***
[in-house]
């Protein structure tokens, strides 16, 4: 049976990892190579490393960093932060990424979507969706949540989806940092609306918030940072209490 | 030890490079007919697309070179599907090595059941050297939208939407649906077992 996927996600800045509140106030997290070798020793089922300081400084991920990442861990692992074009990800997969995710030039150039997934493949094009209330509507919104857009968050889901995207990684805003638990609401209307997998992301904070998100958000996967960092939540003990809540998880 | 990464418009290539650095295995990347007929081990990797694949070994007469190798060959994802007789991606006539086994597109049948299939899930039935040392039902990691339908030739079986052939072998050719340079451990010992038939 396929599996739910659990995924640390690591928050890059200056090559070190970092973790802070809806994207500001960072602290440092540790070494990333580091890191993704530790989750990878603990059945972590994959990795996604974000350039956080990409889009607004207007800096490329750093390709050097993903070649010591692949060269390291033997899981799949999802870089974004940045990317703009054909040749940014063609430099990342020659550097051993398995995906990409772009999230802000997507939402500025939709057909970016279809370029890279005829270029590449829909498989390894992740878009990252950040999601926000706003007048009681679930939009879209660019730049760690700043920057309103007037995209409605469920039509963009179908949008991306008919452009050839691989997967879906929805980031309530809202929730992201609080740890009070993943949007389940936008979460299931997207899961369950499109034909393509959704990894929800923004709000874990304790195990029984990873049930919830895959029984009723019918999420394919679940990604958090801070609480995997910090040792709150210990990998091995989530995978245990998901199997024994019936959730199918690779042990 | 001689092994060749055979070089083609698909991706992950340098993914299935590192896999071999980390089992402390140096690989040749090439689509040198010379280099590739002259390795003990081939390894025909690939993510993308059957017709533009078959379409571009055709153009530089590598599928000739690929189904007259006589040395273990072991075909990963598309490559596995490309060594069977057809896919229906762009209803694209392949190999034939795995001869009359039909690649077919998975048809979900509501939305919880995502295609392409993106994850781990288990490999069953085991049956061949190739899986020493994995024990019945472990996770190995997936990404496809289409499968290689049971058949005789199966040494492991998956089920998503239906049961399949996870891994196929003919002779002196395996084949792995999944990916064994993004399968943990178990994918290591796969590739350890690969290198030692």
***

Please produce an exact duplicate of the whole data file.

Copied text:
[in-house]
């Protein structure tokens, strides 16, 4: 049976990892190579490393960093932060990424979507969706949540989806940092609306918030940072209490 | 030890490079007919697309070179599907090595059941050297939208939407649906077992 996927996600800045509140106030997290070798020793089922300081400084991920990442861990692992074009990800997969995710030039150039997934493949094009209330509507919104857009968050889901995207990684805003638990609401209307997998992301904070998100958000996967960092939540003990809540998880 | 990464418009290539650095295995990347007929081990990797694949070994007469190798060959994802007789991606006539086994597109049948299939899930039935040392039902990691339908030739079986052939072998050719340079451990010992038939 396929599996739910659990995924640390690591928050890059200056090559070190970092973790802070809806994207500001960072602290440092540790070494990333580091890191993704530790989750990878603990059945972590994959990795996604974000350039956080990409889009607004207007800096490329750093390709050097993903070649010591692949060269390291033997899981799949999802870089974004940045990317703009054909040749940014063609430099990342020659550097051993398995995906990409772009999230802000997507939402500025939709057909970016279809370029890279005829270029590449829909498989390894992740878009990252950040999601926000706003007048009681679930939009879209660019730049760690700043920057309103007037995209409605469920039509963009179908949008991306008919452009050839691989997967879906929805980031309530809202929730992201609080740890009070993943949007389940936008979460299931997207899961369950499109034909393509959704990894929800923004709000874990304790195990029984990873049930919830895959029984009723019918999420394919679940990604958090801070609480995997910090040792709150210990990998091995989530995978245990998901199997024994019936959730199918690779042990 | 001689092994060749055979070089083609698909991706992950340098993914299935590192896999071999980390089992402390140096690989040749090439689509040198010379280099590739002259390795003990081939390894025909690939993510993308059957017709533009078959379409571009055709153009530089590598599928000739690929189904007259006589040395273990072991075909990963598309490559596995490309060594069977057809896919229906762009209803694209392949190999034939795995001869009359039909690649077919998975048809979900509501939305919880995502295609392409993106994850781990288990490999069953085991049956061949190739899986020493994995024990019945472990996770190995997936990404496809289409499968290689049971058949005789199966040494492991998956089920998503239906049961399949996870891994196929003919002779002196395996084949792995999944990916064994993004399968943990178990994918290591796969590739350890690969290198030692």